The first thing you need to do is to figure out how you will be connecting the WET11. Will you be connecting it directly to a computer or other computing device (such as an XBox or PlayStation 2) or will you be connecting it to a hub or switch? You'll need to configure the WET11 to operate properly (in cross-over or straight-through mode) depending on how it will be used in your network. As you can see in Figure B, the markings on the back of the WET11 are simple enough. Move the switch to X for cross-over (to connect directly to an Ethernet device, such as a computer or PlayStation 2) or to II for straight-through to connect the device to a hub or switch. In our case, we will be using a switch, so we need to move the switch to the II position.

Figure B
Don't forget to select the bridge's mode of operation here first.


Connecting the pieces
After you've configured the bridge to operate in straight-through mode, you'll need to connect its various parts. This is also a good time to get your clients connected to the switch and get the switch powered up. You'll want to make sure that you connect the Ethernet cable from the WET11 to the uplink port on your switch. If you don't, clients won't be able to connect through the bridge to the access point.

Beam me up, Scotty!
Well, we're finally ready to get down to the business of using the WET11 bridge. What you do next depends on whether you've already gotten your access point configured and operating yet. Figure C shows the pertinent configuration information you will need to know about the WAP11. The WAP11 includes a fairly easy-to-use setup wizard if you need to get it set up.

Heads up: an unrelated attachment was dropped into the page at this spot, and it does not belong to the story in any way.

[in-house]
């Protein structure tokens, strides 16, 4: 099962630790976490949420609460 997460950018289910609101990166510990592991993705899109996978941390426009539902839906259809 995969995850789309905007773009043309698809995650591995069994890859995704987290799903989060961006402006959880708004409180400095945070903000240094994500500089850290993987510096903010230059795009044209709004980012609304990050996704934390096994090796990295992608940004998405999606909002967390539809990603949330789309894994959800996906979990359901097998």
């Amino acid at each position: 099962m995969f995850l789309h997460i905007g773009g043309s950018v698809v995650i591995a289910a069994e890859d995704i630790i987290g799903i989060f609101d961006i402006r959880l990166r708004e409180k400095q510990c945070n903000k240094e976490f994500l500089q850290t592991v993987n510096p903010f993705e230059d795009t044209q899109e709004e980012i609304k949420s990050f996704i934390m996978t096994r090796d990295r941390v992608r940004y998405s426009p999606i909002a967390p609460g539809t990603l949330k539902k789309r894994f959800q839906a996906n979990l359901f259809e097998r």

Figure C
Here's some information you may need to be aware of.


When configuring any new wireless networking device, you'll want to keep in mind:
  • The IP address you will be assigning to the access point. It's a good idea to statically assign this just the same as you would with any other infrastructure device.
  • The default gateway IP address.
  • The subnet mask value.
  • The network SSID you will be using for your wireless network. This is essentially equivalent to the Windows workgroup name but should not be easy to guess.
  • The channel that you want your wireless devices to operate on. Which one you choose in a small environment with only one access point does not matter; if you have multiple access points, you will need to be concerned with channel overlap and should consider using channels 1, 6, and 11 only.
  • The WEP status (either off or on) and the keys in use.

For the WAP11 specifically, you will need to ensure that it is configured for Access Point mode. The WET11 bridge will simply be acting as a normal wireless network client, as far as the WAP11 is concerned.

After connecting everything, you'll need to place the included CD-ROM into one of your computers so that you can begin the bridge setup. The best choice is a computer that has a wired connection to the bridge through the switch. If the setup routine doesn't auto-run, start it by double-clicking the Setup.exe file on the CD. You'll be greeted with Setup Wizard screen, shown in Figure D.

Figure D
When you start the WET11 Setup Wizard, you'll see this screen.